An Eritrean man was badly burned and his heavily-pregnant wife suffered smoke inhalation early on Thursday after attackers tried to burn down their apartment in central Jerusalem, Israeli police said.
The incident, the second such arson attack on African migrants in Jerusalem within six weeks, took place in a old building near the city's Mahane Yehuda market, police said.
"Unknown attackers set light to a small apartment where an Eritrean couple were living. The man, who was badly burned, and his wife, who is seven months pregnant and suffered from smoke inhalation, were taken to hospital," police spokesman Micky Rosenfeld told AFP.
"There is no doubt that this was an arson attempt," he said, indicating that a special police team was conducting an investigation into the blaze in the Nahlaot neighbourhood.
The front door leading into the couple's ground floor studio apartment was badly burned, and the inside was also blackened by fire, according to an AFP correspondent who visited the scene.
It was the second such arson attempt targeting Africans close to Mahane Yehuda market, and comes as Israel mounts a high-profile campaign to round up and deport illegal immigrants from Africa.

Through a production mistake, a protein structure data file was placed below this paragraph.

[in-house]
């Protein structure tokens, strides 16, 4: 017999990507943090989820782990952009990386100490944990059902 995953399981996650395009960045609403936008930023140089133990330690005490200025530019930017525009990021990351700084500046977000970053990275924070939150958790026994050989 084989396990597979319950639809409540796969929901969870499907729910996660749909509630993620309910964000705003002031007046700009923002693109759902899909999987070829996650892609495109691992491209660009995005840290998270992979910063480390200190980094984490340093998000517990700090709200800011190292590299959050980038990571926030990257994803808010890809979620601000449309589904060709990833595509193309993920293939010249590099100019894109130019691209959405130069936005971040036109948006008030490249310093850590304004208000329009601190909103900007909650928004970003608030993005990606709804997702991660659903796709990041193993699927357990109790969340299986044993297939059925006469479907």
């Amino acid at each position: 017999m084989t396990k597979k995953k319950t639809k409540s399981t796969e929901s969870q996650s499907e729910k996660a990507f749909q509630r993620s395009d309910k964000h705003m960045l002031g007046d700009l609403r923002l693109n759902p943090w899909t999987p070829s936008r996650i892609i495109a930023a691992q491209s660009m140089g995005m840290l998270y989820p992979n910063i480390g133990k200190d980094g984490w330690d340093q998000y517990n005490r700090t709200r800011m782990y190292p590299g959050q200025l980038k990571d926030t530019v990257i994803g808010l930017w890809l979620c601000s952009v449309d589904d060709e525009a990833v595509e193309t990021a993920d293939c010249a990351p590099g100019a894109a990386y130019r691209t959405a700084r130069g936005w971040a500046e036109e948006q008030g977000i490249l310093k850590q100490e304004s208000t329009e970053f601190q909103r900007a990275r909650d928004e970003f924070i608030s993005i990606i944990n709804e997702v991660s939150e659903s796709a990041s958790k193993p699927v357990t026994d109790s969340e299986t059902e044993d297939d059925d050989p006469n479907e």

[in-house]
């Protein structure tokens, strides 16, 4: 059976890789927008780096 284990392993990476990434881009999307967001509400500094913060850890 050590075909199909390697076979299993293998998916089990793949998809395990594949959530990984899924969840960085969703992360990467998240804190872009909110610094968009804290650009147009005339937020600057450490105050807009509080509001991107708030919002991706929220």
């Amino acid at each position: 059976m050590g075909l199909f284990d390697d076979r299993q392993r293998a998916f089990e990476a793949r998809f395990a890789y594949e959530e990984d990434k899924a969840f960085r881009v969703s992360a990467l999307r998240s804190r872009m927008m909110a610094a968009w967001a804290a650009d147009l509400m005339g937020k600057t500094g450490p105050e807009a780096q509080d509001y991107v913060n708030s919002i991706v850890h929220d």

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On June 4, four Africans were taken to hospital with burns and smoke inhalation after someone tried to burn down a building housing 18 African migrants, which is also close to Mahane Yehuda market.
On the walls of the building, the attackers wrote: "Get out of the neighbourhood"
Rising tensions over the growing number of illegal immigrants has turned violent in recent months.
There was a spate of arson attacks in south Tel Aviv in April, and a month later, an anti-immigrant protest in the same area turned ugly, with demonstrators smashing African-run shops and property, chanting "Blacks out!"
Israeli figures indicate there are some 60,000 Africans in the country illegally, mostly from Sudan and Eritrea. Most of them live in run-down neighbourhoods of south Tel Aviv.
On June 10, the immigration police began a mass roundup operation, which initially focused on South Sudanese nationals but which has been expanded to include those from the Ivory Coast.
Since then, hundreds of Africans have been detained and around 240 flown back to Juba, capital of South Sudan.